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Studies on the haemotoxicity of antineoplastic agents

Molyneux, Gemma; (2006) Studies on the haemotoxicity of antineoplastic agents. Doctoral thesis (Ph.D), UCL (University College London). Green open access

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Abstract

Aplastic anaemia (AA) is a life-threatening disorder characterised by hypoplastic bone marrow and peripheral blood pancytopenia. The causes of AA are varied and include viruses, irradiation, chemicals and drugs. Recently, a new model of chronic bone marrow aplasia (CBMA) in the busulphan- (BU-) treated mouse was reported. In this model, female BALB/c mice treated with BU developed 'late-stage' (residual) CBMA on day 91 and 112 post dosing. In the mouse, CBMA shared many similarities with AA in man, however, treating mice with BU at a dose level of 10.50 mg/kg lead to high mortality. In subsequent studies, it was demonstrated that by lowering the dose of BU to 9.0 mg/kg, treated mice developed CBMA but without high levels of mortality. Initially, in the present investigations, the model of BU-induced CBMA in the mouse was used to measure changes in the concentration of the serum cytokine fms-like tyrosine kinase 3 (FLT3) ligand (FL). During periods of bone marrow aplasia the concentration of serum FL was increased. This elevation of FL was also inversely proportional to several peripheral blood and bone marrow parameters. The effects of administering the immunosuppressant drug cyclosporin A (CsA) to mice with BU-induce CBMA was assessed. When administered on day 57 post dosing for 30 days at 35 mg/kg/day, CsA did not protect mice from BU-induced CBMA. Experiments were also carried out using chlorambucil (CHB), mitomycin C (MMC) and azathioprine (AZA) to investigate if these drugs were capable of inducing significant bone marrow injury and late-stage (residual) effects. It was shown that CHB, MMC and AZA caused significant bone marrow depression in the immediate post dosing period, but did not cause significant late-stage (residual) bone marrow injury and CBMA. However, a mild residual effect on the erythroid lineage was evident in mice treated with MMC and with AZA. It is concluded that BU-induced CBMA in the mouse is a useful model for the study of the pathophysiological aspects of drug-induced bone marrow injury, and for the assessment of therapeutic agents employed to treat such conditions. Investigations on the haemotoxicity of CHB, MMC and AZA suggested that these agents were not suitable replacements for BU in the induction of CBMA.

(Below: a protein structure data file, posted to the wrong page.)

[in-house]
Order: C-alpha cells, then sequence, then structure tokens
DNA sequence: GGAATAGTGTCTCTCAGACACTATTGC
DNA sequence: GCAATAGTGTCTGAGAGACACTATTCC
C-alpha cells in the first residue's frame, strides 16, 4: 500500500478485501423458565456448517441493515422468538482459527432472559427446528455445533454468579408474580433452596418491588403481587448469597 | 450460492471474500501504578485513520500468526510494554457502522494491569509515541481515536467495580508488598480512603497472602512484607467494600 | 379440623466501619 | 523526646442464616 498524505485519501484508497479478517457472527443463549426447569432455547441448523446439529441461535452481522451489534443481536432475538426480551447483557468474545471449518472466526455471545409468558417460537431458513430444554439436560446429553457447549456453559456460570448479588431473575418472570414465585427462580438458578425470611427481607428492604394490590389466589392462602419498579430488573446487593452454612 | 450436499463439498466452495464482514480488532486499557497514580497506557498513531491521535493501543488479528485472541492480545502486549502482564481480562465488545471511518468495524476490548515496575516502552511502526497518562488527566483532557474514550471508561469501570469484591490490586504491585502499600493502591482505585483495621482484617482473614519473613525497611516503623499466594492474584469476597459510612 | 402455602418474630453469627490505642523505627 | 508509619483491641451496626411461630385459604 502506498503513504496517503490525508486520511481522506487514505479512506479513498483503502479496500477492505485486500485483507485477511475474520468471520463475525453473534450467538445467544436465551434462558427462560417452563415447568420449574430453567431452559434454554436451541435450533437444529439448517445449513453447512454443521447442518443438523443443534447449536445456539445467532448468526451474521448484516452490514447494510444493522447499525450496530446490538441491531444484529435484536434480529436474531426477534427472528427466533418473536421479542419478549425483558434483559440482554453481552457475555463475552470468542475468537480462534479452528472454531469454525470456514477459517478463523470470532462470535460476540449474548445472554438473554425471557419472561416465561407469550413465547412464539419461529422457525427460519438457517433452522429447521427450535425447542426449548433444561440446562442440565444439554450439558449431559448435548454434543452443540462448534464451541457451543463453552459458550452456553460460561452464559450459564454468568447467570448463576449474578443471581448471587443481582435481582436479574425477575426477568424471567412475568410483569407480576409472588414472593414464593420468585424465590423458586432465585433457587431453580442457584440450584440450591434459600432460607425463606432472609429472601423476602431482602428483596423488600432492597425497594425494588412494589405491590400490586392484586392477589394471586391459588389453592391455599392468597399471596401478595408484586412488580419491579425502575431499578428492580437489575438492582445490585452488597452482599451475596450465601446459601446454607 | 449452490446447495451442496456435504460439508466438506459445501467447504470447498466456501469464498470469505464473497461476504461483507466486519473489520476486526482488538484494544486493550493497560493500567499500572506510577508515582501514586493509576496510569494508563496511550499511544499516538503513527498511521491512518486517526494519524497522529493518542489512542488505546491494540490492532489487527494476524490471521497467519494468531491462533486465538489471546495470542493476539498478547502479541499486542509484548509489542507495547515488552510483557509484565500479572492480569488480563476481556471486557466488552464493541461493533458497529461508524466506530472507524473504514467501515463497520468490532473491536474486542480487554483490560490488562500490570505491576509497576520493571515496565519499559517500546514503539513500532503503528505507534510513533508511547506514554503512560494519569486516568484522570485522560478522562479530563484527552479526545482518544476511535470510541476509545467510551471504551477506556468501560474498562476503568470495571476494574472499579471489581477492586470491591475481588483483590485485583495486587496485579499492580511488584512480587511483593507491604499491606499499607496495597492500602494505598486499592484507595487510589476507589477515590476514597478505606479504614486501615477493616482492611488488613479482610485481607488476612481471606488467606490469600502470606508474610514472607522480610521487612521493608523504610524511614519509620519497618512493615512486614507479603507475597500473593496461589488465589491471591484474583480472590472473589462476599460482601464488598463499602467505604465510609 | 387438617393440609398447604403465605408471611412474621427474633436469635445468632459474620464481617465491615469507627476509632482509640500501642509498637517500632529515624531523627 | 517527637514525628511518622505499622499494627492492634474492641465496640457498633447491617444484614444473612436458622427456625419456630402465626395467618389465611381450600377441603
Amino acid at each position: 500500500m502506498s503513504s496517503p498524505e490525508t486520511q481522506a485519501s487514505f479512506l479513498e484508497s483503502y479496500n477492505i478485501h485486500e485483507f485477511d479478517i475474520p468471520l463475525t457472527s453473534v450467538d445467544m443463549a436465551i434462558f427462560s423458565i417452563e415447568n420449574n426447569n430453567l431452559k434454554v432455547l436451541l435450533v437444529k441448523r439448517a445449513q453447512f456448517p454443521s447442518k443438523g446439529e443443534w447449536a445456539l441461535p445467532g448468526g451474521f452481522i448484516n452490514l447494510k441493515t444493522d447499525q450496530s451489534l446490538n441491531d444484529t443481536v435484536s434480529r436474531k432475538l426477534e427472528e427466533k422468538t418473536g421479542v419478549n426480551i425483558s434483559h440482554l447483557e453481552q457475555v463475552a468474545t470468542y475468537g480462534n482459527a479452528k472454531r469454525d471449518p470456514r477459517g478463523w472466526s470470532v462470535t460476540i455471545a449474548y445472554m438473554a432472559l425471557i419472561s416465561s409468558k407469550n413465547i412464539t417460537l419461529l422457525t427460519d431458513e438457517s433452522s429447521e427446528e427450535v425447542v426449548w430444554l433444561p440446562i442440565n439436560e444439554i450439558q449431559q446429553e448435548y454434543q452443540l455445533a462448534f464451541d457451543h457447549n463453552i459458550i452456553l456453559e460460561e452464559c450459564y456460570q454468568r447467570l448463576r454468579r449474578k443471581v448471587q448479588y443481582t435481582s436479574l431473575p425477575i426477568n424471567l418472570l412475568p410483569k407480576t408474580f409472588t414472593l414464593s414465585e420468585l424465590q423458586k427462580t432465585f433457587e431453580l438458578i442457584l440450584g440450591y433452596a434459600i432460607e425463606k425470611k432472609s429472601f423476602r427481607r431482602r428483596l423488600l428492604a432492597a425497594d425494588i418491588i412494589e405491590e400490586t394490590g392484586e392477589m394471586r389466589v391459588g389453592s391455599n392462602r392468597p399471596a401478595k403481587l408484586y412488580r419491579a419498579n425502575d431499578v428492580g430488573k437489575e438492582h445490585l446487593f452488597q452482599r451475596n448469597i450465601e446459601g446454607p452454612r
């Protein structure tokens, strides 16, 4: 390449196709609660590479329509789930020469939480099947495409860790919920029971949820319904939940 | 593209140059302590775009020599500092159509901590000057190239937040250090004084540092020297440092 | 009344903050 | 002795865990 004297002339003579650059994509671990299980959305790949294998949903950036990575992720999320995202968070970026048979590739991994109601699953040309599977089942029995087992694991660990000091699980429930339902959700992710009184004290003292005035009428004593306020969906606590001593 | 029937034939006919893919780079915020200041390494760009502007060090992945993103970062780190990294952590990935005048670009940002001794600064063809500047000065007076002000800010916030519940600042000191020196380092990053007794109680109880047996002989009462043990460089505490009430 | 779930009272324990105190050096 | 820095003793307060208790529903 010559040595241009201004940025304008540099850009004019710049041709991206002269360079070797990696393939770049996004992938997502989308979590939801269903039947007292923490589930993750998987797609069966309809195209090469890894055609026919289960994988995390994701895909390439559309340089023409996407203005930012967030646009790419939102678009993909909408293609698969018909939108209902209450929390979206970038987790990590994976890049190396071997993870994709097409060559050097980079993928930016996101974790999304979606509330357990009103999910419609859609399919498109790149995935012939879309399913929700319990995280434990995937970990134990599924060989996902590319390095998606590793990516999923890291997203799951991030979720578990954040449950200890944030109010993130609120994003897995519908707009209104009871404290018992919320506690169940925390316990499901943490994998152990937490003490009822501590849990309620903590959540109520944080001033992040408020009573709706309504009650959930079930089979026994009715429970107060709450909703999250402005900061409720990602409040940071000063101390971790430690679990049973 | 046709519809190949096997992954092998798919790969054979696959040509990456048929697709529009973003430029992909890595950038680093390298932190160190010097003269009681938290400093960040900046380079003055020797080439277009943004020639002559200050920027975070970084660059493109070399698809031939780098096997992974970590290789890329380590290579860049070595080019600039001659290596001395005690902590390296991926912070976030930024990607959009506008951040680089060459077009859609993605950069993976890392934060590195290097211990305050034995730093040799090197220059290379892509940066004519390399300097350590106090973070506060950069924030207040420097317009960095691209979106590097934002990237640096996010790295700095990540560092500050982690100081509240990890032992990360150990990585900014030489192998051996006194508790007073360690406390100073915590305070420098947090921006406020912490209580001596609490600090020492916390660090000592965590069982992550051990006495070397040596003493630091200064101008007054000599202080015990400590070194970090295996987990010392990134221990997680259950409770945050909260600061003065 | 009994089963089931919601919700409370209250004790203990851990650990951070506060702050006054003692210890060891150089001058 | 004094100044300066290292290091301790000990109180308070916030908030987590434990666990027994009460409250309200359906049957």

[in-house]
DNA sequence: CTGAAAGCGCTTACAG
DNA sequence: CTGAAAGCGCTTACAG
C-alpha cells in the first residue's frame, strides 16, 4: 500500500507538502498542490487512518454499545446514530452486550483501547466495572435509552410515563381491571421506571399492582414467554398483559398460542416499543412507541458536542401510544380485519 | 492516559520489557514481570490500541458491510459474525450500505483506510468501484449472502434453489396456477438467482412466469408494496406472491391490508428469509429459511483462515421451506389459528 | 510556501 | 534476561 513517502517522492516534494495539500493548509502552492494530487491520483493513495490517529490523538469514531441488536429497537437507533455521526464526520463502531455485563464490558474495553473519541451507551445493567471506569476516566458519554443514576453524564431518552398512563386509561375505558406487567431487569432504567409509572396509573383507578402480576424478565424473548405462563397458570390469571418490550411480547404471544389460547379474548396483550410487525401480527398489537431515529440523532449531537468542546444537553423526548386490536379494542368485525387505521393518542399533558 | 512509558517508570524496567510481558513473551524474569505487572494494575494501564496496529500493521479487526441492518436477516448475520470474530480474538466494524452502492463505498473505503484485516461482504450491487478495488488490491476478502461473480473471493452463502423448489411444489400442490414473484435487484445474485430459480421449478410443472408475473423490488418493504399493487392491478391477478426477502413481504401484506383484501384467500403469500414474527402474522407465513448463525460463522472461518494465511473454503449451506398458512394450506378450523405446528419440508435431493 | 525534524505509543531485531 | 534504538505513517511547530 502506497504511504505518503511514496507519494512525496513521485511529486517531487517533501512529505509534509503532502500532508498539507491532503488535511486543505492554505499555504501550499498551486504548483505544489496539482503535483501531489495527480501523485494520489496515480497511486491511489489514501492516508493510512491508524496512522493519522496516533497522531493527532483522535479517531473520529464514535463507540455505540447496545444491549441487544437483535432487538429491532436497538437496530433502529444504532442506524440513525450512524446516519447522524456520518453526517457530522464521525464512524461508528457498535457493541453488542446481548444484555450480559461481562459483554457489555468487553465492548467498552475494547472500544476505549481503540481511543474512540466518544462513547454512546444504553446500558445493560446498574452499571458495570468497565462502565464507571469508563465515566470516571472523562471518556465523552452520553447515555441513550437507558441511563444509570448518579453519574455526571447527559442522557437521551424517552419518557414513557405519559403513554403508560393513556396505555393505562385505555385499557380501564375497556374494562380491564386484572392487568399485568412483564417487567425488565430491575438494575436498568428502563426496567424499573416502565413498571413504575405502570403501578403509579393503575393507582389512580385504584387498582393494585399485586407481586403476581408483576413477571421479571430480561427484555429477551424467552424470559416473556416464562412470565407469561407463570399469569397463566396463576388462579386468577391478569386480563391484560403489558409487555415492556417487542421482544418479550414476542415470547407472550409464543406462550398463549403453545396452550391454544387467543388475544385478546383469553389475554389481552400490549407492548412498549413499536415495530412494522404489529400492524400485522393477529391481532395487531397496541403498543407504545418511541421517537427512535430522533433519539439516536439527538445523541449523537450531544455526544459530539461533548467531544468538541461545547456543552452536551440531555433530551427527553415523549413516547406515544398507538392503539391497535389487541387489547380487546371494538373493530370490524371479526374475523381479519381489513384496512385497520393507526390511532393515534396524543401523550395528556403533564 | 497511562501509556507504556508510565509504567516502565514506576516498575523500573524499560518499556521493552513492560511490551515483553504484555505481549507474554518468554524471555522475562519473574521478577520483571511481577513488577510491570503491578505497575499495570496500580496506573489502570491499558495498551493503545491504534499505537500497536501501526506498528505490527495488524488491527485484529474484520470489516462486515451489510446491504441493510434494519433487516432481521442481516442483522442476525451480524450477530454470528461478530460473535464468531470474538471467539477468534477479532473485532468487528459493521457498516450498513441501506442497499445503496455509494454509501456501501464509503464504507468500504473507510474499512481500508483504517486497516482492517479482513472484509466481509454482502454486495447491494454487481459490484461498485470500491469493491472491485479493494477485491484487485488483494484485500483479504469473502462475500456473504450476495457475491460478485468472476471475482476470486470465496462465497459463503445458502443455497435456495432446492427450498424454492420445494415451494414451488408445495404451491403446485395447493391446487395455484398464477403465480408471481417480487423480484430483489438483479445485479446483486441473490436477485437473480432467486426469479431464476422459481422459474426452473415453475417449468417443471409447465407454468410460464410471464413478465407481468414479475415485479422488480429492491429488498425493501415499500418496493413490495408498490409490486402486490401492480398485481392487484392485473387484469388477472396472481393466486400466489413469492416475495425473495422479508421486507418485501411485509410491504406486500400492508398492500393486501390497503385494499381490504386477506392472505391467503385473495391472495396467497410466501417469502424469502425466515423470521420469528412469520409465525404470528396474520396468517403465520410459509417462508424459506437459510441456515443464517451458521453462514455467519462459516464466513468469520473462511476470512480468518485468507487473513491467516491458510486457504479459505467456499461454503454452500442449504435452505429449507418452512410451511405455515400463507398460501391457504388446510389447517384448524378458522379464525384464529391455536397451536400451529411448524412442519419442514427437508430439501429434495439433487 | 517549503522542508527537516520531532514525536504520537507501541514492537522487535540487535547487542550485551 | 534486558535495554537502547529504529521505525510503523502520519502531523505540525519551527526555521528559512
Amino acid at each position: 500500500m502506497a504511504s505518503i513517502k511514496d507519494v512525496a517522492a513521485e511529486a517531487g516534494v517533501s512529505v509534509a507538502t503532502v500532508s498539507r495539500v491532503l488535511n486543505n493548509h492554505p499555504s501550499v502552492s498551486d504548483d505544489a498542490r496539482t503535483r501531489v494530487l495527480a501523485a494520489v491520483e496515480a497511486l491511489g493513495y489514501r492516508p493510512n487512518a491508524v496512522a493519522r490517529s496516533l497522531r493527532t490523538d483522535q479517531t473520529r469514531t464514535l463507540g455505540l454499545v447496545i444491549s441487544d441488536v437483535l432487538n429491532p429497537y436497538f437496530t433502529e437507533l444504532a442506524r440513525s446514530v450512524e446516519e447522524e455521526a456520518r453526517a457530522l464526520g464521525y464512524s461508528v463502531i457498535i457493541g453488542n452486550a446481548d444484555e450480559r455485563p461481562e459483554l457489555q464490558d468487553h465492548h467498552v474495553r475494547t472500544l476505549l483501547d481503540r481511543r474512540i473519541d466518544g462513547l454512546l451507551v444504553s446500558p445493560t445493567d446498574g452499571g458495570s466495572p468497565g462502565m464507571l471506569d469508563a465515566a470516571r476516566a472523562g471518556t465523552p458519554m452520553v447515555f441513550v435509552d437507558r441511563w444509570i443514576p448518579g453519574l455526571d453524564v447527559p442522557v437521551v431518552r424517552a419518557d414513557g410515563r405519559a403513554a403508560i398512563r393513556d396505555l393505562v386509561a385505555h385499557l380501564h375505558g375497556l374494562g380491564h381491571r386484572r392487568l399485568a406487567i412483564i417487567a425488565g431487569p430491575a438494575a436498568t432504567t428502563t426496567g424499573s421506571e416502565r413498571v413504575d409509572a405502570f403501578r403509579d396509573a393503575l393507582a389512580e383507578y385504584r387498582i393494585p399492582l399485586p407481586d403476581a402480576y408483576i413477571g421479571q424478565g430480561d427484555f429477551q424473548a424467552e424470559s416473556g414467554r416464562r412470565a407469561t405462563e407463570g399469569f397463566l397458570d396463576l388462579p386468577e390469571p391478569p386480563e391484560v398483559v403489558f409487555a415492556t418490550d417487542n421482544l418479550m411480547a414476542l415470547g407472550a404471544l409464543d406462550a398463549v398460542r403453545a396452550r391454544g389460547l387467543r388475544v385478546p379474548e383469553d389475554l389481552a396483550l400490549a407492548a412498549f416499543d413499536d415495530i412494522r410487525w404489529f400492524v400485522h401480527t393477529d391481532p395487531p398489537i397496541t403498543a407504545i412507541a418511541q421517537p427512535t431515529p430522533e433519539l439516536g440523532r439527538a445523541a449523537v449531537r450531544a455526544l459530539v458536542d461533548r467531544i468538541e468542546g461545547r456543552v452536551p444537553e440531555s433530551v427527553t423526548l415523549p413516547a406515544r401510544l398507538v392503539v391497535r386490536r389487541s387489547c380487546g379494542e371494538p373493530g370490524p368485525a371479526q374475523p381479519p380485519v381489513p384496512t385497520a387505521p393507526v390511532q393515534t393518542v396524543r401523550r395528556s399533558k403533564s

Type: Thesis (Doctoral)
Qualification: Ph.D
Title: Studies on the haemotoxicity of antineoplastic agents
Open access status: An open access version is available from UCL Discovery
Language: English
Additional information: Thesis digitised by ProQuest.
Keywords: Health and environmental sciences; Hemotoxicity
URI: https://discovery.ucl.ac.uk/id/eprint/10119428
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